As it happens the Meross Plugs stated that they were compatible with IFTTT so I decided to see if that could help the situation. It was straightforward to get IFTTT to control the plugs and so the problems was solved, or so I though… until I realised that IFTTT needed some external trigger and suddenly I was back to square one :- The phone could be out of coverage and thus unable to control the plugs using IFTTT.

It quickly became apparent that I would need some programmable server attached to my home broadband connection to control IFTTT autonomously. As I had an old unused Raspberry Pi (1st gen) I decided to see if there was anyway it could be used to control the switches via IFTTT.

IFTTT has a facility whereby the item (in my case plugs) can be controlled by posting a trigger event to the IFTTT server. I installed curl onto my Raspberry Pi:-

  • sudo apt update
  • sudo apt install curl

Curl allowed me to send a POST message to IFTTT directly from the command line:-

  • curl -X POST{KEY}

Obviously “lights_on” and {KEY} would need to be updated with values that have been provided by IFTTT for your own application.

The next step was to get the Raspberry Pi to send those messages at the appropriate time. Fortunatly the Raspberry Pi runs Linux which has a featured called the crontab. The crontab allows you to schedule commands to be executed at specific times and dates.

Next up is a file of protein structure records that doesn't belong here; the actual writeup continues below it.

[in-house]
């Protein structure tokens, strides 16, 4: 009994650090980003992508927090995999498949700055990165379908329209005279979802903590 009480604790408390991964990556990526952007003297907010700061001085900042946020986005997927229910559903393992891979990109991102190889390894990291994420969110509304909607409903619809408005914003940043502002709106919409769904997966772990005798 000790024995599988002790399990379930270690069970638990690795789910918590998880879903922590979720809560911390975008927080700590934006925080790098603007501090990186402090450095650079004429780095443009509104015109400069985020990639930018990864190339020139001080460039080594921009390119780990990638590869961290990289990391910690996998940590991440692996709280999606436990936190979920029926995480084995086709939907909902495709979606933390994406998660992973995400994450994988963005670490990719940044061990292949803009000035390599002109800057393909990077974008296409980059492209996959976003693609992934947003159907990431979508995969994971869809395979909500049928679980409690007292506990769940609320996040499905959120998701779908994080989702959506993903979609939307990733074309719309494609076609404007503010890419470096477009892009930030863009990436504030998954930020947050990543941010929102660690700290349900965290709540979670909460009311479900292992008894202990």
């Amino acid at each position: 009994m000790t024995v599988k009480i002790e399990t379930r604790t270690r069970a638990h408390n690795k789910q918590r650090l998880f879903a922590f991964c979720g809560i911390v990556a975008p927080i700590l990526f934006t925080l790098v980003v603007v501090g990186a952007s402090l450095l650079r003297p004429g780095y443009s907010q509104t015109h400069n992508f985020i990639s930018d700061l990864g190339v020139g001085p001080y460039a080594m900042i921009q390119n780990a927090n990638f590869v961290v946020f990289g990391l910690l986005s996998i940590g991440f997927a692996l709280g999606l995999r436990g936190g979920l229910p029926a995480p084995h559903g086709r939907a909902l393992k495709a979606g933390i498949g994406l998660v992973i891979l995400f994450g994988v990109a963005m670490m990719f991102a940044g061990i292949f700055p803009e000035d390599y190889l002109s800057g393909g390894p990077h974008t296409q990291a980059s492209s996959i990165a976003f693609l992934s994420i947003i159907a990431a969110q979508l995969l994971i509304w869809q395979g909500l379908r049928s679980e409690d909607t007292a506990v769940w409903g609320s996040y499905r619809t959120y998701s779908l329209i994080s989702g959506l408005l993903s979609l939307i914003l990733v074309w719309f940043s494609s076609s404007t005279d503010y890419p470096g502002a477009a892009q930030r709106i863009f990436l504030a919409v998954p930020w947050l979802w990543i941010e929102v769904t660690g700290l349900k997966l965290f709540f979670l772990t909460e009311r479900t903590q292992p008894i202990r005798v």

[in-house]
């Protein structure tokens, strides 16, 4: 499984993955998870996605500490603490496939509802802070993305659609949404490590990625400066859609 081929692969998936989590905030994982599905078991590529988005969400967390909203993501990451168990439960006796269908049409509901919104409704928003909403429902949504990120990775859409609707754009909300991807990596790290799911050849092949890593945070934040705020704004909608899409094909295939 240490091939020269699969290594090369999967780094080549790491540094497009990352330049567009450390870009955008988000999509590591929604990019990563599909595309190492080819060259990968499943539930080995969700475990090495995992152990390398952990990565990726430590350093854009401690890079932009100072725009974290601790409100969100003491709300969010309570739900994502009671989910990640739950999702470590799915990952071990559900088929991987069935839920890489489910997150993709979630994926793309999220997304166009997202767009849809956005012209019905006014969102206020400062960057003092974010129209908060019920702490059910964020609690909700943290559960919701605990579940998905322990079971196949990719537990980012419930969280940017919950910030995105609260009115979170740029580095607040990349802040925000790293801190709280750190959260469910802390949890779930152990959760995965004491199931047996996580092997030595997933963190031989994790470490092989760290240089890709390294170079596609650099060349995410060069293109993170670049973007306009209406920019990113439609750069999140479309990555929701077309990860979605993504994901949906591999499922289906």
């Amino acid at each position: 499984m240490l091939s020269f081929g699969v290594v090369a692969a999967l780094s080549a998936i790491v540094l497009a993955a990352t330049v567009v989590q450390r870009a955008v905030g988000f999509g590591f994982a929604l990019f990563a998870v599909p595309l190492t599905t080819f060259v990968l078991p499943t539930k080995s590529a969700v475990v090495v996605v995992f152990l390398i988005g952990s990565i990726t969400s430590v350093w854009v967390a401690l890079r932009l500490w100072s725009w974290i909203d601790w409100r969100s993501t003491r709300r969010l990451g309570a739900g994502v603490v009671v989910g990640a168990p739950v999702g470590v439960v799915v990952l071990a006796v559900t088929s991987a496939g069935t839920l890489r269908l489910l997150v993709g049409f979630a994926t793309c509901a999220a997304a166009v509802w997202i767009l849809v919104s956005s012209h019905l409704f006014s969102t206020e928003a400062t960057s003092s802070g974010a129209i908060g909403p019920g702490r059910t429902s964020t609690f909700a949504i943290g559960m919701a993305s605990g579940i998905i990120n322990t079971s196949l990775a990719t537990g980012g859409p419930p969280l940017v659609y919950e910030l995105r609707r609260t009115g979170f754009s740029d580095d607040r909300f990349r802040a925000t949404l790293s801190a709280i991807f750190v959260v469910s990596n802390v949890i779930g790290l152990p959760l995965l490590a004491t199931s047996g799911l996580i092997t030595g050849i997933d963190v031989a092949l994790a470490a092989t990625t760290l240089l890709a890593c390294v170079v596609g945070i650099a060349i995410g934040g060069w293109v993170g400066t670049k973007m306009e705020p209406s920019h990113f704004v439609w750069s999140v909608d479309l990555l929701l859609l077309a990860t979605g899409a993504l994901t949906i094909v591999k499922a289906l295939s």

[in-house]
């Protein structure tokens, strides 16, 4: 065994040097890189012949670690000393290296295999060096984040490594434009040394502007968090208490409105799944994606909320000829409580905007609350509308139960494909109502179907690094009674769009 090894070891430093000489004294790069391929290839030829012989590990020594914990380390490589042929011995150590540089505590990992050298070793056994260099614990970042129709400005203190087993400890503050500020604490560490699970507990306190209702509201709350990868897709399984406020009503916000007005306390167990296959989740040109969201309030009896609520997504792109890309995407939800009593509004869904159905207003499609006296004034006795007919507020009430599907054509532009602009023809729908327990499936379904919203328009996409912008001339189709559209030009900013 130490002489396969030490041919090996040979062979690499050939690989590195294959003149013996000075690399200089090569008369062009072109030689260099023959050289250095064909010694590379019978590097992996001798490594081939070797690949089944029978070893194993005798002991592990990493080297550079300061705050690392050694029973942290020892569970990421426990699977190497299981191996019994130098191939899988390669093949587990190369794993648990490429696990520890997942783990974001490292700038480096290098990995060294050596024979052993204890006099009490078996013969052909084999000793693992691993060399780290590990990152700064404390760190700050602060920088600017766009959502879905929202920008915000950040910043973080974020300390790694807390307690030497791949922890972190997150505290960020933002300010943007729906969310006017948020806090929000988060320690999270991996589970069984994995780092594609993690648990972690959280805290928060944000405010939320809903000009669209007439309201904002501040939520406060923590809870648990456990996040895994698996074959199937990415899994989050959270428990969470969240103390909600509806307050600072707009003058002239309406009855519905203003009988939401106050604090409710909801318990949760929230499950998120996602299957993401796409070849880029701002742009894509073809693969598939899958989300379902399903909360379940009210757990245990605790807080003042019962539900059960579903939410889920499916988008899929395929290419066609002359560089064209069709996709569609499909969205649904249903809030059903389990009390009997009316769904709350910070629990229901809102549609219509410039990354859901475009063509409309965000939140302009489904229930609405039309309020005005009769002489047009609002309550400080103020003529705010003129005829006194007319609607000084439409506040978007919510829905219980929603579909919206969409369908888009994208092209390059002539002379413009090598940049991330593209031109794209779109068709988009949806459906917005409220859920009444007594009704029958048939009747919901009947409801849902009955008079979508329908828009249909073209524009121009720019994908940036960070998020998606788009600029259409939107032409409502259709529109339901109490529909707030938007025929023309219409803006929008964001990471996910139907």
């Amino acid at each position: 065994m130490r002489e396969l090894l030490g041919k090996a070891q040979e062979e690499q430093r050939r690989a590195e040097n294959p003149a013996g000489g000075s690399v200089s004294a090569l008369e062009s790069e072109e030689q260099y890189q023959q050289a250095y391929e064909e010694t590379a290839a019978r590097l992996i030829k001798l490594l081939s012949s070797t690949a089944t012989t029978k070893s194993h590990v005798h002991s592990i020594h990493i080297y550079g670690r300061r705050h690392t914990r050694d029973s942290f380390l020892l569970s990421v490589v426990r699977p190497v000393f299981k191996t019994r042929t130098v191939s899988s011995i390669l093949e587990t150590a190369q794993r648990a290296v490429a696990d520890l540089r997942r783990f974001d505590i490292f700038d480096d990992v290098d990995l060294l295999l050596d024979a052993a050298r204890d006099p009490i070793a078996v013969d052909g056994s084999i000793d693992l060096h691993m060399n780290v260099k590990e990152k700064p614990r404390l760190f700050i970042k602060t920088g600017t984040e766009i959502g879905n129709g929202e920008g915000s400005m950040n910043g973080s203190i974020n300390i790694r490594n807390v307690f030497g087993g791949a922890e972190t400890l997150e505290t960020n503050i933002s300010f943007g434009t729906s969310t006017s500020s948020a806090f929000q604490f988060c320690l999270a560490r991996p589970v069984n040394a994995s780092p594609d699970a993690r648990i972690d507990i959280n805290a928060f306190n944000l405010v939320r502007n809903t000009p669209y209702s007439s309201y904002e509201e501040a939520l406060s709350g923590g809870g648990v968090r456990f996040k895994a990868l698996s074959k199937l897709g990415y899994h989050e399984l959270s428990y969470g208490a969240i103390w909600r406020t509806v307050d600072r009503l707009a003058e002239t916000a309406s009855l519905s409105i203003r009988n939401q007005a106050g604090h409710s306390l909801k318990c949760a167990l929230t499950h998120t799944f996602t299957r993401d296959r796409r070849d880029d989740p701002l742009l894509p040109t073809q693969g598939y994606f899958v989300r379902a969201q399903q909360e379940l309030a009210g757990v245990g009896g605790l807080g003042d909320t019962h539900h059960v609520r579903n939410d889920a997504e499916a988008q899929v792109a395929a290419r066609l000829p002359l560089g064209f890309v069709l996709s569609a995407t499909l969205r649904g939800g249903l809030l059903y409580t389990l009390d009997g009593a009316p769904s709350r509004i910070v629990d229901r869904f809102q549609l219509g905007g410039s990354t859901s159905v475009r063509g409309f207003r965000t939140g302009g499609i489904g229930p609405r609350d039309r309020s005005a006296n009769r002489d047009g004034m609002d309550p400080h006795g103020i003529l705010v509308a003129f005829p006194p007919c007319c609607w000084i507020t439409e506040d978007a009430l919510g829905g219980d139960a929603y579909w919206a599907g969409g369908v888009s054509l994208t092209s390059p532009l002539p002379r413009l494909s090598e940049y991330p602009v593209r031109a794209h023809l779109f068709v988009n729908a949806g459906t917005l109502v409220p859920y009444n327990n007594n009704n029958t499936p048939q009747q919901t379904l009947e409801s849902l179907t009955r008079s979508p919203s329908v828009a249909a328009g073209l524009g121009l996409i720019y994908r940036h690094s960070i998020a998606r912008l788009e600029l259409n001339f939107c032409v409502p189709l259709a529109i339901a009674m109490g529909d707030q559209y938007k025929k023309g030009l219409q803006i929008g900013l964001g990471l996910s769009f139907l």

# m h  dom mon dow   command
 36 17 * * * curl -X POST -X POST{KEY}
 57 18 * * * curl -X POST -X POST{KEY}
 58 18 * * * curl -X POST -X POST{KEY}
 24 19 * * * curl -X POST -X POST{KEY}
 25 19 * * * curl -X POST -X POST{KEY}
 30 21 * * * curl -X POST -X POST{KEY}
 36 21 * * * curl -X POST -X POST{KEY}
 36 21 * * * curl -X POST -X POST{KEY}
 37 21 * * * curl -X POST -X POST{KEY}
 17 23 * * * curl -X POST -X POST{KEY}
 25 23 * * * curl -X POST -X POST{KEY}
 19 00 * * * curl -X POST -X POST{KEY}

The first five columns in a crontab are used to indicate:- Minute past the hour, Hour in the day, Day of Month, Month and Day in Week. A ‘*’ character in any field means don’t care. Anything after the fifth column is regarded as the command that will be executed.

If you leave open a ssh port on the Raspberry Pi and configure your home router to forward any ssh connections to the Raspberry Pi then it will be possible to login and modify the schedule while away.

In my case this setup worked perfectly for the first five weeks and then everything stopped responding. I suspected the router had gone down so asked a family member to reset it. It turned out that a small water leak from the upstairs bathroom had come through the ceiling and soaked the router.

“But Mousie, thou art no thy-lane,
In proving foresight may be vain:
The best laid schemes o’ Mice an’ Men
          Gang aft agley,
An’ lea’e us nought but grief an’ pain,
          For promis’d joy”

from “To a Mouse” by Robert Burns